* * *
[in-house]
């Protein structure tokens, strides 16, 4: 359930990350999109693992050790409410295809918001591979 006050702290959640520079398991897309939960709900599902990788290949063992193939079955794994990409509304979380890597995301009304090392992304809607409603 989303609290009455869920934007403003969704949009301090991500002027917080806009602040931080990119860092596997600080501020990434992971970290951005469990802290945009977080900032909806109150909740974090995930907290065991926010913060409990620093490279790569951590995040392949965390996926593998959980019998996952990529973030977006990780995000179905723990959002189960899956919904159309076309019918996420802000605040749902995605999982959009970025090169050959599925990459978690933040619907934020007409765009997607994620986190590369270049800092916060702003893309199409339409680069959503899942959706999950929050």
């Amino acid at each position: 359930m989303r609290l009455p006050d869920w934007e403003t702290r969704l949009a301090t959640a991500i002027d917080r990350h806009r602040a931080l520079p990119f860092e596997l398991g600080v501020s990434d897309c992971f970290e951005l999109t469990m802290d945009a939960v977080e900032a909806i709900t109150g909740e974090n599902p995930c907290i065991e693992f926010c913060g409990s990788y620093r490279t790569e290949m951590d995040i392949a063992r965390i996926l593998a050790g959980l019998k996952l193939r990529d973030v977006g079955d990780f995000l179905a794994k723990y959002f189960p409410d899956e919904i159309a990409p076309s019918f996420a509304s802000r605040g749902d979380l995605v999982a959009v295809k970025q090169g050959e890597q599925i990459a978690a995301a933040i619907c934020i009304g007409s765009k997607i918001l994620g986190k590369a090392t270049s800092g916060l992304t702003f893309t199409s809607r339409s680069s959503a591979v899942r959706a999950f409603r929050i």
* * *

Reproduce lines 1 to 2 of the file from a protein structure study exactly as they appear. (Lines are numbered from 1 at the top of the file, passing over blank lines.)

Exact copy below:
[in-house]
């Protein structure tokens, strides 16, 4: 359930990350999109693992050790409410295809918001591979 006050702290959640520079398991897309939960709900599902990788290949063992193939079955794994990409509304979380890597995301009304090392992304809607409603 989303609290009455869920934007403003969704949009301090991500002027917080806009602040931080990119860092596997600080501020990434992971970290951005469990802290945009977080900032909806109150909740974090995930907290065991926010913060409990620093490279790569951590995040392949965390996926593998959980019998996952990529973030977006990780995000179905723990959002189960899956919904159309076309019918996420802000605040749902995605999982959009970025090169050959599925990459978690933040619907934020007409765009997607994620986190590369270049800092916060702003893309199409339409680069959503899942959706999950929050």